Confidentiality, insensitivity, misuse and sheer creepiness: When personalisation goes wrong

Personalisation is set to be the hot topic of 2020 in the marketing world and will become essential for businesses wanting to grow and succeed.

Research from Epsilon says that 80% of consumers are more likely to make a purchase when brands offer personalised experiences. And research from Segment says that 71% of consumers feel frustrated when their shopping experience is impersonal.

All good stuff.

Yet businesses are struggling to implement true personalisation into their marketing strategy. One of the barriers is that personalisation is easy to get wrong. Here are some of the top reasons personalisation can fall flat.


US supermarket giant Target gives its customers a unique ID which contains personal information and tracks buying behaviour. Over time, the company builds a full data profile and when something changes in the individual customer’s buying habits – they know about it.

Target’s marketing analysts created a “pregnancy prediction” score, which, when triggered by a purchase outside your usual habits, means you will receive special deals on baby items.

This technique garnered plenty of press attention when an angry dad accused Target of encouraging his teenage daughter to get pregnant by advertising baby related products, only to find out later that she actually was pregnant.


Photo gift company Shutterfly crossed the line when sending customers that they deduced had newborn babies marketing emails saying ‘Congratulations!’ which would be incredibly thoughtful - had many of the recipients actually given birth.

For many, this was an hilarious gaffe but for some who had struggled with miscarriage, infertility or the loss of a child the mistake was no laughing matter and Shutterfly soon issued an apology for causing offence.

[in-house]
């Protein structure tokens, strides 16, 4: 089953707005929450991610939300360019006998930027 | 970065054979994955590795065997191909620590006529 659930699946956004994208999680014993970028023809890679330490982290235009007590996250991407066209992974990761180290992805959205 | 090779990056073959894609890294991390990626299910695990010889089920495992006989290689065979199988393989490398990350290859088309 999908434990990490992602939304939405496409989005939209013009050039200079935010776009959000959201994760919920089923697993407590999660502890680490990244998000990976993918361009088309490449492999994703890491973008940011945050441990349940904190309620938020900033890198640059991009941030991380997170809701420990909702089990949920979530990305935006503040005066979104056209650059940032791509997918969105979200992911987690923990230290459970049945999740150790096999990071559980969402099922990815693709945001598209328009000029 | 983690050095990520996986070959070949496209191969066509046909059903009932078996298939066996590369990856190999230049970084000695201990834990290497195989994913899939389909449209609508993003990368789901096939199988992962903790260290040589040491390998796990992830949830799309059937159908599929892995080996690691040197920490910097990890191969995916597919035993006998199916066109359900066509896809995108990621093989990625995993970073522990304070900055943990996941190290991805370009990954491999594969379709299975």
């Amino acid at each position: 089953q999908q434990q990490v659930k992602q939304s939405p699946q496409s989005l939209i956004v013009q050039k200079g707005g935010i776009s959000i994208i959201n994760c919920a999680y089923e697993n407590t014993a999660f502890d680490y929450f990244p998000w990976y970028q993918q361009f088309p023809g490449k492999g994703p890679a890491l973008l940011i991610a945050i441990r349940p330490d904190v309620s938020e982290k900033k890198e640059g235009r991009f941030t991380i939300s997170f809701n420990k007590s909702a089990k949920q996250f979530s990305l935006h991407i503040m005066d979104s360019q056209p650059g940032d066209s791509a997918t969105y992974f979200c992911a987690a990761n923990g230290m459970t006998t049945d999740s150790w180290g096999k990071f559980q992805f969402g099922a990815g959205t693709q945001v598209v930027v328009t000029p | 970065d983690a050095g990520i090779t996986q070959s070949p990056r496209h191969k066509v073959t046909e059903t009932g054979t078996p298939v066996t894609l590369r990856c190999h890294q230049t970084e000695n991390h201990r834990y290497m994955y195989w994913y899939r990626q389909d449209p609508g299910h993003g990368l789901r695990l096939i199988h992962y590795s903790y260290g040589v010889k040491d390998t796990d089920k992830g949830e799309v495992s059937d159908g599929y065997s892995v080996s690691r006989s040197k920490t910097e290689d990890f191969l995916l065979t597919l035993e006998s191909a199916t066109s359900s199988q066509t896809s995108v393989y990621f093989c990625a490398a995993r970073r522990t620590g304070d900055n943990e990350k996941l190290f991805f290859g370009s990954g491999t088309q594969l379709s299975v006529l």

Lovely Gary Lineker was caught up in a social media storm when Walkers Crisps launched a personalised video campaign with the best intentions. However, #WalkersWave quickly turned into a PR nightmare.

Fans were asked to upload a selfie to win tickets to the Champion's League final, which generated a video of poor old Gary holding up a picture of the selfie. Great - shareable video content - a brilliant way to snowball a campaign organically...

But instead of uploading selfies, people sent pictures of notorious killers and sex offenders.


Sheer Creepiness

To advertise the new Alien movie, Channel 4 dabbled in audio personalisation as part of a digital ad campaign.

David Amodio, Channel 4’s digital and creative leader said: "The most attention-grabbing word for anyone to hear is without doubt one’s own name, so to be able to offer advertisers the chance to speak directly to our millions of viewers is not just unique, but an immensely powerful marketing tool which adds even more value to All 4’s increasingly personalised experience.”

Creepy? Yes.

But then it is the new Alien movie.

Personalise like a pro:

1. Consider the context - make sure your personalisation is within customers' expectations.

2. Use data wisely - don't be greedy with your use of customers' personal data or personalise for the sake of it. Consider how it sits within your wider marketing strategy.

3. Avoid sensitive topics - and check carefully that your content cannot be misconstrued.

4. Protect against hijackers - think how your automatically generated content might be used against you.

5. Be transparent - some may not feel comfortable with their data being used in certain ways. Make sure you are transparent with the use of customer data and don't overstep the line into creepiness (unless that's your goal).